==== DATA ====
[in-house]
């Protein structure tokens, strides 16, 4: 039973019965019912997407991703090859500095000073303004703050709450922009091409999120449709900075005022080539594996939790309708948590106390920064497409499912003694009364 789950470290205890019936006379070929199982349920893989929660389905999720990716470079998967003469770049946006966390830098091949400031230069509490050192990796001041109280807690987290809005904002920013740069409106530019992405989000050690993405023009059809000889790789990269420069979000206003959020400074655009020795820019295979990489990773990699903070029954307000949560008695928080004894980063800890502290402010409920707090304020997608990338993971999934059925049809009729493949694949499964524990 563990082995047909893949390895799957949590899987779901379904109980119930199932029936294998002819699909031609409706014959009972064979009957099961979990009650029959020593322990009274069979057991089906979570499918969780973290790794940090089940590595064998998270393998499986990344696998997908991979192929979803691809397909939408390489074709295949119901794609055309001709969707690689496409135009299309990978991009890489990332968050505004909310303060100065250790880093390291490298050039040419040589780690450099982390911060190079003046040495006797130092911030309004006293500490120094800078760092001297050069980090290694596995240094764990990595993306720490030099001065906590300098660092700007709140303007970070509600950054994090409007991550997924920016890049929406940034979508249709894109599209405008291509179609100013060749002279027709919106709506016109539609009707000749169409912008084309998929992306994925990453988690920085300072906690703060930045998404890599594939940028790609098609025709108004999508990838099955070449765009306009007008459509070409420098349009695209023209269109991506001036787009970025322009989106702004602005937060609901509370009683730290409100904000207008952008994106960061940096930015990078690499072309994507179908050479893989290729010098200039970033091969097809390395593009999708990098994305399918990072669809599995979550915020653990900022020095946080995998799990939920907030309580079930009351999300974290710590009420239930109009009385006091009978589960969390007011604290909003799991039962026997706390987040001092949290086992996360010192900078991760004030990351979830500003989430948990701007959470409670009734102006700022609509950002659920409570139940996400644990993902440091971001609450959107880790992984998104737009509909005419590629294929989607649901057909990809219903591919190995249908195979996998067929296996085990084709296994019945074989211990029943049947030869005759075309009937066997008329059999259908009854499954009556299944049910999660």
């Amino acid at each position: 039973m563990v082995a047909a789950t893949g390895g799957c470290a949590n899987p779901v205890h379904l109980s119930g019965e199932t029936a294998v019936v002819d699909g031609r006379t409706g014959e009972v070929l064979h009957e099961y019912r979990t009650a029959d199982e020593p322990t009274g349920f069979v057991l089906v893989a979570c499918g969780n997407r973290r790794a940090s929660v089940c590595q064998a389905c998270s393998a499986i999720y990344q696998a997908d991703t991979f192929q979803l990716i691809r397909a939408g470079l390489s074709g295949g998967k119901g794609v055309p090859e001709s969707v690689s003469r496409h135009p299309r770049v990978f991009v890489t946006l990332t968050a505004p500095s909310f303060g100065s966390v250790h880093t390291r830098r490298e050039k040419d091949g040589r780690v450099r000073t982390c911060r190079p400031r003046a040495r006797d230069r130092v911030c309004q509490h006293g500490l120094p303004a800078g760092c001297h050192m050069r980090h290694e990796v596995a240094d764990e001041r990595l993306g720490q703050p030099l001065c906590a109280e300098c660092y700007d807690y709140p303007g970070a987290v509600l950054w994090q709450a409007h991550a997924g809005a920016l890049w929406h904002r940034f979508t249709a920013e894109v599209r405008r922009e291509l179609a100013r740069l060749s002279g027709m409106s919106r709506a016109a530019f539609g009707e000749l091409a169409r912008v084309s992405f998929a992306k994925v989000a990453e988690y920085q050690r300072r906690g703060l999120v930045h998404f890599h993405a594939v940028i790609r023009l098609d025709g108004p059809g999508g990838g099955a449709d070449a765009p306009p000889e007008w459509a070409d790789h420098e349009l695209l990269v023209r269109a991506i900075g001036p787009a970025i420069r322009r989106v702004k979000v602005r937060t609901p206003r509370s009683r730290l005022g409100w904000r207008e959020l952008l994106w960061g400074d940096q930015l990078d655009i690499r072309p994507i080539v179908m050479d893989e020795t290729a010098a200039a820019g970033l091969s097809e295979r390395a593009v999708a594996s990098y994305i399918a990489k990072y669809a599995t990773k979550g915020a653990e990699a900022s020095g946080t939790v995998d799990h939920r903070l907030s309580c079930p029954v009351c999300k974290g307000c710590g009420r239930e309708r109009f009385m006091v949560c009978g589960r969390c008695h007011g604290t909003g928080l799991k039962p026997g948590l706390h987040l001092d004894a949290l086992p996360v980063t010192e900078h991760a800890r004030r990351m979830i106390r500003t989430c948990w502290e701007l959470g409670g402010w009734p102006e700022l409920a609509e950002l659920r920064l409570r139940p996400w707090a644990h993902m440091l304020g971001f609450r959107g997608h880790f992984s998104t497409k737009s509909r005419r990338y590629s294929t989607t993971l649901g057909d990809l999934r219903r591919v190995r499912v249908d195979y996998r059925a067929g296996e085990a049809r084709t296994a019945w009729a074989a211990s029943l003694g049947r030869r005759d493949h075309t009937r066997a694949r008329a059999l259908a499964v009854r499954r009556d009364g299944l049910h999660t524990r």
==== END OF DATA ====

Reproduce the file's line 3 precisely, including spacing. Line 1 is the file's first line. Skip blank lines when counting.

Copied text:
């Amino acid at each position: 039973m563990v082995a047909a789950t893949g390895g799957c470290a949590n899987p779901v205890h379904l109980s119930g019965e199932t029936a294998v019936v002819d699909g031609r006379t409706g014959e009972v070929l064979h009957e099961y019912r979990t009650a029959d199982e020593p322990t009274g349920f069979v057991l089906v893989a979570c499918g969780n997407r973290r790794a940090s929660v089940c590595q064998a389905c998270s393998a499986i999720y990344q696998a997908d991703t991979f192929q979803l990716i691809r397909a939408g470079l390489s074709g295949g998967k119901g794609v055309p090859e001709s969707v690689s003469r496409h135009p299309r770049v990978f991009v890489t946006l990332t968050a505004p500095s909310f303060g100065s966390v250790h880093t390291r830098r490298e050039k040419d091949g040589r780690v450099r000073t982390c911060r190079p400031r003046a040495r006797d230069r130092v911030c309004q509490h006293g500490l120094p303004a800078g760092c001297h050192m050069r980090h290694e990796v596995a240094d764990e001041r990595l993306g720490q703050p030099l001065c906590a109280e300098c660092y700007d807690y709140p303007g970070a987290v509600l950054w994090q709450a409007h991550a997924g809005a920016l890049w929406h904002r940034f979508t249709a920013e894109v599209r405008r922009e291509l179609a100013r740069l060749s002279g027709m409106s919106r709506a016109a530019f539609g009707e000749l091409a169409r912008v084309s992405f998929a992306k994925v989000a990453e988690y920085q050690r300072r906690g703060l999120v930045h998404f890599h993405a594939v940028i790609r023009l098609d025709g108004p059809g999508g990838g099955a449709d070449a765009p306009p000889e007008w459509a070409d790789h420098e349009l695209l990269v023209r269109a991506i900075g001036p787009a970025i420069r322009r989106v702004k979000v602005r937060t609901p206003r509370s009683r730290l005022g409100w904000r207008e959020l952008l994106w960061g400074d940096q930015l990078d655009i690499r072309p994507i080539v179908m050479d893989e020795t290729a010098a200039a820019g970033l091969s097809e295979r390395a593009v999708a594996s990098y994305i399918a990489k990072y669809a599995t990773k979550g915020a653990e990699a900022s020095g946080t939790v995998d799990h939920r903070l907030s309580c079930p029954v009351c999300k974290g307000c710590g009420r239930e309708r109009f009385m006091v949560c009978g589960r969390c008695h007011g604290t909003g928080l799991k039962p026997g948590l706390h987040l001092d004894a949290l086992p996360v980063t010192e900078h991760a800890r004030r990351m979830i106390r500003t989430c948990w502290e701007l959470g409670g402010w009734p102006e700022l409920a609509e950002l659920r920064l409570r139940p996400w707090a644990h993902m440091l304020g971001f609450r959107g997608h880790f992984s998104t497409k737009s509909r005419r990338y590629s294929t989607t993971l649901g057909d990809l999934r219903r591919v190995r499912v249908d195979y996998r059925a067929g296996e085990a049809r084709t296994a019945w009729a074989a211990s029943l003694g049947r030869r005759d493949h075309t009937r066997a694949r008329a059999l259908a499964v009854r499954r009556d009364g299944l049910h999660t524990r």